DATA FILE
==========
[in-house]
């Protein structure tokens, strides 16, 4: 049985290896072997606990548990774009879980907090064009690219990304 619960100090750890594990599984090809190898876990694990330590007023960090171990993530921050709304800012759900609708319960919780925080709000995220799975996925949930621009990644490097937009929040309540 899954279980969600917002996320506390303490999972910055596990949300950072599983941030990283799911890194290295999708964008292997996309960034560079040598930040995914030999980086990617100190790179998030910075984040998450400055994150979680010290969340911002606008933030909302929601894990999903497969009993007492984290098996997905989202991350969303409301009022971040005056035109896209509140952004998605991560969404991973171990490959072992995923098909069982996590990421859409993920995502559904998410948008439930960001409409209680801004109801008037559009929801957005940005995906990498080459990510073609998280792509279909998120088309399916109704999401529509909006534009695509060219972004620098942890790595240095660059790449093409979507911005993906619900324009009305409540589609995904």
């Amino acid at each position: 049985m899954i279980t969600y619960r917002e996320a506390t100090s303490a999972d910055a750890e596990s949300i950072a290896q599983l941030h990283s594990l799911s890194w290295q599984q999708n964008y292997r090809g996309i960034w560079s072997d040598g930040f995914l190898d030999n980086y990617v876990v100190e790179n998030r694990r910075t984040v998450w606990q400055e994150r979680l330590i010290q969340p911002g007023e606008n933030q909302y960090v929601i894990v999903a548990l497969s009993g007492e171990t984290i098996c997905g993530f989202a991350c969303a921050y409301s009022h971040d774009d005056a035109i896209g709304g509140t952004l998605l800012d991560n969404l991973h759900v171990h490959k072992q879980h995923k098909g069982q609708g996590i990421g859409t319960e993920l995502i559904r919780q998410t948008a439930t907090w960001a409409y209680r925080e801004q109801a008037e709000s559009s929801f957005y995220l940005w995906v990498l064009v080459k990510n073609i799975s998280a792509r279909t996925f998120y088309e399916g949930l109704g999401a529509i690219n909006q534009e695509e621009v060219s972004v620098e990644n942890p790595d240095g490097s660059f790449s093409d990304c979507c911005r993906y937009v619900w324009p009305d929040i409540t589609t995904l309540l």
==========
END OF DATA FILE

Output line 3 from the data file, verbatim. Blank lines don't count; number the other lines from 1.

């Amino acid at each position: 049985m899954i279980t969600y619960r917002e996320a506390t100090s303490a999972d910055a750890e596990s949300i950072a290896q599983l941030h990283s594990l799911s890194w290295q599984q999708n964008y292997r090809g996309i960034w560079s072997d040598g930040f995914l190898d030999n980086y990617v876990v100190e790179n998030r694990r910075t984040v998450w606990q400055e994150r979680l330590i010290q969340p911002g007023e606008n933030q909302y960090v929601i894990v999903a548990l497969s009993g007492e171990t984290i098996c997905g993530f989202a991350c969303a921050y409301s009022h971040d774009d005056a035109i896209g709304g509140t952004l998605l800012d991560n969404l991973h759900v171990h490959k072992q879980h995923k098909g069982q609708g996590i990421g859409t319960e993920l995502i559904r919780q998410t948008a439930t907090w960001a409409y209680r925080e801004q109801a008037e709000s559009s929801f957005y995220l940005w995906v990498l064009v080459k990510n073609i799975s998280a792509r279909t996925f998120y088309e399916g949930l109704g999401a529509i690219n909006q534009e695509e621009v060219s972004v620098e990644n942890p790595d240095g490097s660059f790449s093409d990304c979507c911005r993906y937009v619900w324009p009305d929040i409540t589609t995904l309540l």